• Skullcandy IndySkullcandy nailed the fit and compact design of the Indy earbuds. These are affordable and boast an IP55 certification. However, there are some drawbacks like disappointing battery life and fickle touch controls.
  • JLab JBuds Air: These are directly related to the JBuds Air Executive and retail for just shy of $50. They’re IP55-rated, great for outdoor exercise, and include an integrated USB charging cable at the base of the case.

You may like: Apple AirPods Pro vs. Apple AirPods (2019)

How we tested the best true wireless earbuds

While we encourage you to read our comprehensive article elucidating how and why we test, the short of it is that we run three basic tests: frequency response, isolation, and battery life when applicable.

As with all valid tests, we make sure that the results of each one are repeatable and not just a fluke. As for battery life, we subject each pair of earbuds or headphones to a constant 75dB(SPL) output until the unit’s battery is completely drained. In order to record the battery life, we make sure the output is being recorded by software through a dummy head.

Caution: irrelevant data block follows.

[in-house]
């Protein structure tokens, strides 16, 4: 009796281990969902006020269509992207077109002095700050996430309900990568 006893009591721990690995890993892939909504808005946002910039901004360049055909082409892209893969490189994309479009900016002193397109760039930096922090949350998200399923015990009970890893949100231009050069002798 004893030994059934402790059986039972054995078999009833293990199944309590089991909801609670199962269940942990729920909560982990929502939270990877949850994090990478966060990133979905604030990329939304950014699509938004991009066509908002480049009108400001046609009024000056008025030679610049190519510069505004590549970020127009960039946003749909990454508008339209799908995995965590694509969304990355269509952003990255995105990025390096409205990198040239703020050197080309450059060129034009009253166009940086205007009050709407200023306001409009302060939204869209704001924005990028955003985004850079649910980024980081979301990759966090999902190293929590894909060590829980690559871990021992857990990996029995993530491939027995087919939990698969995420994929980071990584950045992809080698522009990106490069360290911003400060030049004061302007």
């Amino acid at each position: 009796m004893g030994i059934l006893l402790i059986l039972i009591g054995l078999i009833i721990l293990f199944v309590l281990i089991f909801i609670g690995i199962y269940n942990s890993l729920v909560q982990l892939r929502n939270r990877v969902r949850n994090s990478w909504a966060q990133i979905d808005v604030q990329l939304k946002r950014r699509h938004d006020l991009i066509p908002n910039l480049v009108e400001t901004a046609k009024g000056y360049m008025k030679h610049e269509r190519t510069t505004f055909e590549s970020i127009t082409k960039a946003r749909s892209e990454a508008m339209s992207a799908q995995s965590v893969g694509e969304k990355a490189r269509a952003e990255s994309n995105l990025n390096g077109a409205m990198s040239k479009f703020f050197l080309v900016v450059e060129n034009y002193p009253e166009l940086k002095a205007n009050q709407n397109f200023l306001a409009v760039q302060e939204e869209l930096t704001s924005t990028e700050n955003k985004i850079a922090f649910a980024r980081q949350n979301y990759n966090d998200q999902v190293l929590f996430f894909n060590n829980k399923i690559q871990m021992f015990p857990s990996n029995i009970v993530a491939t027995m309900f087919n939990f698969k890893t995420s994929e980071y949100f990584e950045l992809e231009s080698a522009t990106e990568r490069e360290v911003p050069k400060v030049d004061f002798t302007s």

Why you should trust us

SoundGuys serves as each of our day jobs, or rather we serve SoundGuys as our nine-to-fives, and Adam, Chris, and Lily each have multiple years keeping tabs on the audio industry. Our collective experiences allow us to pick out the good from the bad, or the unremarkable, reducing the time you have to spend doing independent research.

A woman wearing the LG Tone Style SL6s wireless neckband earbuds in profile view.

We put each best true wireless and wireless product through the rigors of our objective testing as well as using them on a daily basis.

While our site does use referral links, none of our writers may benefit from suggesting one product over another; in fact, they won’t even know if a link was ever clicked. Ultimately, we just want you to enjoy your purchase because we get that picking out audio products can be an overwhelming, time-consuming process. If you so choose, we recommend reading up on our ethics policy.

If you’re still looking, these best lists may be of interest!

Disclosure: We may receive affiliate compensation in connection with your purchase of products via links on this page. Even though we may receive compensation, we always give our honest opinions, findings, beliefs, or experiences on each product. See our ethics policy for more details.